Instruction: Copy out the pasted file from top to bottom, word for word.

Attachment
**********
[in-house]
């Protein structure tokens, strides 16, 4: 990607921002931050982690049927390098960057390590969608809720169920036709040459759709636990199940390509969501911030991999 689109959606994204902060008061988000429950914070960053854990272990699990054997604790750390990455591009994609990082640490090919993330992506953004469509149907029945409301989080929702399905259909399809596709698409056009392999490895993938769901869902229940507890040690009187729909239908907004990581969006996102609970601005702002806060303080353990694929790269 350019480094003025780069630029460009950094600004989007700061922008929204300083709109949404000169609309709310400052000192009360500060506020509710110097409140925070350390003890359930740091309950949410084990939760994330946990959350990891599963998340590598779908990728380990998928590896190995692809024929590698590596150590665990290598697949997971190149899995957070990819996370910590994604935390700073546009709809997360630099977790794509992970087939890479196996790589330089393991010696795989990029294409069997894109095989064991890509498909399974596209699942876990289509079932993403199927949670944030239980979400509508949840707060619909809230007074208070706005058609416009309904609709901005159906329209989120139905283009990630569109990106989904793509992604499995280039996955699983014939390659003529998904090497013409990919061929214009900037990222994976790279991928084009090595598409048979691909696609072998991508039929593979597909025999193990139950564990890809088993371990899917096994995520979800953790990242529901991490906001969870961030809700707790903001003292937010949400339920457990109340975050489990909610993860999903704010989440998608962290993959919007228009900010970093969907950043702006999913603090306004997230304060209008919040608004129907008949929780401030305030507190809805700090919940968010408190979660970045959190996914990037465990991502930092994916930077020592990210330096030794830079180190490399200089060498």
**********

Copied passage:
[in-house]
């Protein structure tokens, strides 16, 4: 990607921002931050982690049927390098960057390590969608809720169920036709040459759709636990199940390509969501911030991999 689109959606994204902060008061988000429950914070960053854990272990699990054997604790750390990455591009994609990082640490090919993330992506953004469509149907029945409301989080929702399905259909399809596709698409056009392999490895993938769901869902229940507890040690009187729909239908907004990581969006996102609970601005702002806060303080353990694929790269 350019480094003025780069630029460009950094600004989007700061922008929204300083709109949404000169609309709310400052000192009360500060506020509710110097409140925070350390003890359930740091309950949410084990939760994330946990959350990891599963998340590598779908990728380990998928590896190995692809024929590698590596150590665990290598697949997971190149899995957070990819996370910590994604935390700073546009709809997360630099977790794509992970087939890479196996790589330089393991010696795989990029294409069997894109095989064991890509498909399974596209699942876990289509079932993403199927949670944030239980979400509508949840707060619909809230007074208070706005058609416009309904609709901005159906329209989120139905283009990630569109990106989904793509992604499995280039996955699983014939390659003529998904090497013409990919061929214009900037990222994976790279991928084009090595598409048979691909696609072998991508039929593979597909025999193990139950564990890809088993371990899917096994995520979800953790990242529901991490906001969870961030809700707790903001003292937010949400339920457990109340975050489990909610993860999903704010989440998608962290993959919007228009900010970093969907950043702006999913603090306004997230304060209008919040608004129907008949929780401030305030507190809805700090919940968010408190979660970045959190996914990037465990991502930092994916930077020592990210330096030794830079180190490399200089060498």